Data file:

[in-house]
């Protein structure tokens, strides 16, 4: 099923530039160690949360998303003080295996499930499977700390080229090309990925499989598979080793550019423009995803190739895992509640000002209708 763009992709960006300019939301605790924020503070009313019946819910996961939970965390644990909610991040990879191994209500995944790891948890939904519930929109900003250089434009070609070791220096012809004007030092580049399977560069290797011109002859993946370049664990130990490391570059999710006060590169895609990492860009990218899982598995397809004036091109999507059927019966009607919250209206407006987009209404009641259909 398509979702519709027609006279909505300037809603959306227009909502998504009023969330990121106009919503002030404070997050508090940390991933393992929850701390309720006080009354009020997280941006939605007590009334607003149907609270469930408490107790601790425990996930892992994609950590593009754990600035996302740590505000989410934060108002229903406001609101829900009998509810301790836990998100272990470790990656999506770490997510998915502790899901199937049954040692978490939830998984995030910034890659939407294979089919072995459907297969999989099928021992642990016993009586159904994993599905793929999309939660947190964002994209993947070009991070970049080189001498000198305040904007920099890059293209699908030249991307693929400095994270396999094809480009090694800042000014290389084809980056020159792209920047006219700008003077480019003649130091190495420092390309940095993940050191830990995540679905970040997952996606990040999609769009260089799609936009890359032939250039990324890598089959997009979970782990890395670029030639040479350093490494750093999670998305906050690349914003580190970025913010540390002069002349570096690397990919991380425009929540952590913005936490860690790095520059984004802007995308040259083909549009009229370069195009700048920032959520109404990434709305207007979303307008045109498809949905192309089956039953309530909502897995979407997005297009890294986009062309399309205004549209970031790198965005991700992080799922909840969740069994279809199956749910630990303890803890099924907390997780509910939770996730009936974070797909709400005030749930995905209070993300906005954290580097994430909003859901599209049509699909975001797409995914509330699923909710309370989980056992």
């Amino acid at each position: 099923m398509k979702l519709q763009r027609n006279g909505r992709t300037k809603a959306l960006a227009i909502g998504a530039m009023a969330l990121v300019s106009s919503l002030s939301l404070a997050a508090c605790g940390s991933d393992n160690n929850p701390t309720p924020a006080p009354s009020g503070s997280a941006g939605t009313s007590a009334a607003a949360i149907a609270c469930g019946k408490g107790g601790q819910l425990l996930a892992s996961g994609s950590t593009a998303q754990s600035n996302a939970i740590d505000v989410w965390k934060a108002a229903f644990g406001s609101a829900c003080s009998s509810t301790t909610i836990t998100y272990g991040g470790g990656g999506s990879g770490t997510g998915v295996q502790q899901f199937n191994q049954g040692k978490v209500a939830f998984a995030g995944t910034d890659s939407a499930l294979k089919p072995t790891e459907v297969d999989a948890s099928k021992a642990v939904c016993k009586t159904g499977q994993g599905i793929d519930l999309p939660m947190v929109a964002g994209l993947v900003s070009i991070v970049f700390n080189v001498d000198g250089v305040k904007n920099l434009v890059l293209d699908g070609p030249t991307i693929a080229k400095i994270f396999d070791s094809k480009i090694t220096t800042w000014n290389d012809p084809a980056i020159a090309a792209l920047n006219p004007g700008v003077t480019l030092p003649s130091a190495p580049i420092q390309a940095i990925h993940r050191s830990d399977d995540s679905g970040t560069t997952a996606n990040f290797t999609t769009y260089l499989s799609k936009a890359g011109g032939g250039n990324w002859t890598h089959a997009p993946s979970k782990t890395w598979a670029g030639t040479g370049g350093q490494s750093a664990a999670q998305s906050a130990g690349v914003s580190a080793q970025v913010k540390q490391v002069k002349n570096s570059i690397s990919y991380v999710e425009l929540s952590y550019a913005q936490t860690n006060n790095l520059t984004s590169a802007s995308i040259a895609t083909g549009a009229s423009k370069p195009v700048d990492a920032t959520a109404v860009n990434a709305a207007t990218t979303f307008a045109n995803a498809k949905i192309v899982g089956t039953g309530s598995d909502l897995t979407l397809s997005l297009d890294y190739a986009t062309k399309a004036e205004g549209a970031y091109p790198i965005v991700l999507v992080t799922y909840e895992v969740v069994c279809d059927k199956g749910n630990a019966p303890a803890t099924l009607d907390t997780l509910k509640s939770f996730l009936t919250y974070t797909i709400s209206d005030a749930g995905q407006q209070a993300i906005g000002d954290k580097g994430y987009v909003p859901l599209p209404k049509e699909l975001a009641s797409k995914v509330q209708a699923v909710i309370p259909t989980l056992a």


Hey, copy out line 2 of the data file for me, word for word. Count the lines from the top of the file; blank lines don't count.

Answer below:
């Protein structure tokens, strides 16, 4: 099923530039160690949360998303003080295996499930499977700390080229090309990925499989598979080793550019423009995803190739895992509640000002209708 763009992709960006300019939301605790924020503070009313019946819910996961939970965390644990909610991040990879191994209500995944790891948890939904519930929109900003250089434009070609070791220096012809004007030092580049399977560069290797011109002859993946370049664990130990490391570059999710006060590169895609990492860009990218899982598995397809004036091109999507059927019966009607919250209206407006987009209404009641259909 398509979702519709027609006279909505300037809603959306227009909502998504009023969330990121106009919503002030404070997050508090940390991933393992929850701390309720006080009354009020997280941006939605007590009334607003149907609270469930408490107790601790425990996930892992994609950590593009754990600035996302740590505000989410934060108002229903406001609101829900009998509810301790836990998100272990470790990656999506770490997510998915502790899901199937049954040692978490939830998984995030910034890659939407294979089919072995459907297969999989099928021992642990016993009586159904994993599905793929999309939660947190964002994209993947070009991070970049080189001498000198305040904007920099890059293209699908030249991307693929400095994270396999094809480009090694800042000014290389084809980056020159792209920047006219700008003077480019003649130091190495420092390309940095993940050191830990995540679905970040997952996606990040999609769009260089799609936009890359032939250039990324890598089959997009979970782990890395670029030639040479350093490494750093999670998305906050690349914003580190970025913010540390002069002349570096690397990919991380425009929540952590913005936490860690790095520059984004802007995308040259083909549009009229370069195009700048920032959520109404990434709305207007979303307008045109498809949905192309089956039953309530909502897995979407997005297009890294986009062309399309205004549209970031790198965005991700992080799922909840969740069994279809199956749910630990303890803890099924907390997780509910939770996730009936974070797909709400005030749930995905209070993300906005954290580097994430909003859901599209049509699909975001797409995914509330699923909710309370989980056992």